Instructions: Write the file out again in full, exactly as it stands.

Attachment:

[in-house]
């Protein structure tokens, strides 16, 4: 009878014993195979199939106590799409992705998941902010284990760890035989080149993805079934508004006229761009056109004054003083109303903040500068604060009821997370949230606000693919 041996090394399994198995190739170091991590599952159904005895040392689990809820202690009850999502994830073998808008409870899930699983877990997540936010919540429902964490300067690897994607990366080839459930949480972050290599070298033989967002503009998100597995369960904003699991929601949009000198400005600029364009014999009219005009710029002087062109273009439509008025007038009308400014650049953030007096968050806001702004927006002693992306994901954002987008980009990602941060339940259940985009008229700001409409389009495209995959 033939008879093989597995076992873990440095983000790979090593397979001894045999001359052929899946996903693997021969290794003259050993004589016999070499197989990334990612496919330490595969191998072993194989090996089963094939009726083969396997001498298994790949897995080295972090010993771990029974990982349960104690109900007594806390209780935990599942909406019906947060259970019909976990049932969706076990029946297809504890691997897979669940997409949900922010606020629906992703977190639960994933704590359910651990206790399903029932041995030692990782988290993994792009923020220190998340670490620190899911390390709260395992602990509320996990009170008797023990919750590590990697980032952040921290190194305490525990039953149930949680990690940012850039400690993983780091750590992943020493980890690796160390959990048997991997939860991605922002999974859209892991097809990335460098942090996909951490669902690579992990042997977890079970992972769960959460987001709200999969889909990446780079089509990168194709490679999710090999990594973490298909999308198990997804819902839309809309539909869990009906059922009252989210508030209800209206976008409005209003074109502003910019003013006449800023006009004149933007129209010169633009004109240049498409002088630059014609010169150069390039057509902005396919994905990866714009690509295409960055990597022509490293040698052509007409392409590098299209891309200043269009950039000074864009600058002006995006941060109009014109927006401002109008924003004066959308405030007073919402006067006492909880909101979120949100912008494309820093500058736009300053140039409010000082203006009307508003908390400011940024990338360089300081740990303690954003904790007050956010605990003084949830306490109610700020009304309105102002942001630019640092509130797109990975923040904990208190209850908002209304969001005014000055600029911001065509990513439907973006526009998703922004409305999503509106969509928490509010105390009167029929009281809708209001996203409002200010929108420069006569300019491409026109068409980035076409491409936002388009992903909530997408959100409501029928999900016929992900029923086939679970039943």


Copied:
[in-house]
């Protein structure tokens, strides 16, 4: 009878014993195979199939106590799409992705998941902010284990760890035989080149993805079934508004006229761009056109004054003083109303903040500068604060009821997370949230606000693919 041996090394399994198995190739170091991590599952159904005895040392689990809820202690009850999502994830073998808008409870899930699983877990997540936010919540429902964490300067690897994607990366080839459930949480972050290599070298033989967002503009998100597995369960904003699991929601949009000198400005600029364009014999009219005009710029002087062109273009439509008025007038009308400014650049953030007096968050806001702004927006002693992306994901954002987008980009990602941060339940259940985009008229700001409409389009495209995959 033939008879093989597995076992873990440095983000790979090593397979001894045999001359052929899946996903693997021969290794003259050993004589016999070499197989990334990612496919330490595969191998072993194989090996089963094939009726083969396997001498298994790949897995080295972090010993771990029974990982349960104690109900007594806390209780935990599942909406019906947060259970019909976990049932969706076990029946297809504890691997897979669940997409949900922010606020629906992703977190639960994933704590359910651990206790399903029932041995030692990782988290993994792009923020220190998340670490620190899911390390709260395992602990509320996990009170008797023990919750590590990697980032952040921290190194305490525990039953149930949680990690940012850039400690993983780091750590992943020493980890690796160390959990048997991997939860991605922002999974859209892991097809990335460098942090996909951490669902690579992990042997977890079970992972769960959460987001709200999969889909990446780079089509990168194709490679999710090999990594973490298909999308198990997804819902839309809309539909869990009906059922009252989210508030209800209206976008409005209003074109502003910019003013006449800023006009004149933007129209010169633009004109240049498409002088630059014609010169150069390039057509902005396919994905990866714009690509295409960055990597022509490293040698052509007409392409590098299209891309200043269009950039000074864009600058002006995006941060109009014109927006401002109008924003004066959308405030007073919402006067006492909880909101979120949100912008494309820093500058736009300053140039409010000082203006009307508003908390400011940024990338360089300081740990303690954003904790007050956010605990003084949830306490109610700020009304309105102002942001630019640092509130797109990975923040904990208190209850908002209304969001005014000055600029911001065509990513439907973006526009998703922004409305999503509106969509928490509010105390009167029929009281809708209001996203409002200010929108420069006569300019491409026109068409980035076409491409936002388009992903909530997408959100409501029928999900016929992900029923086939679970039943």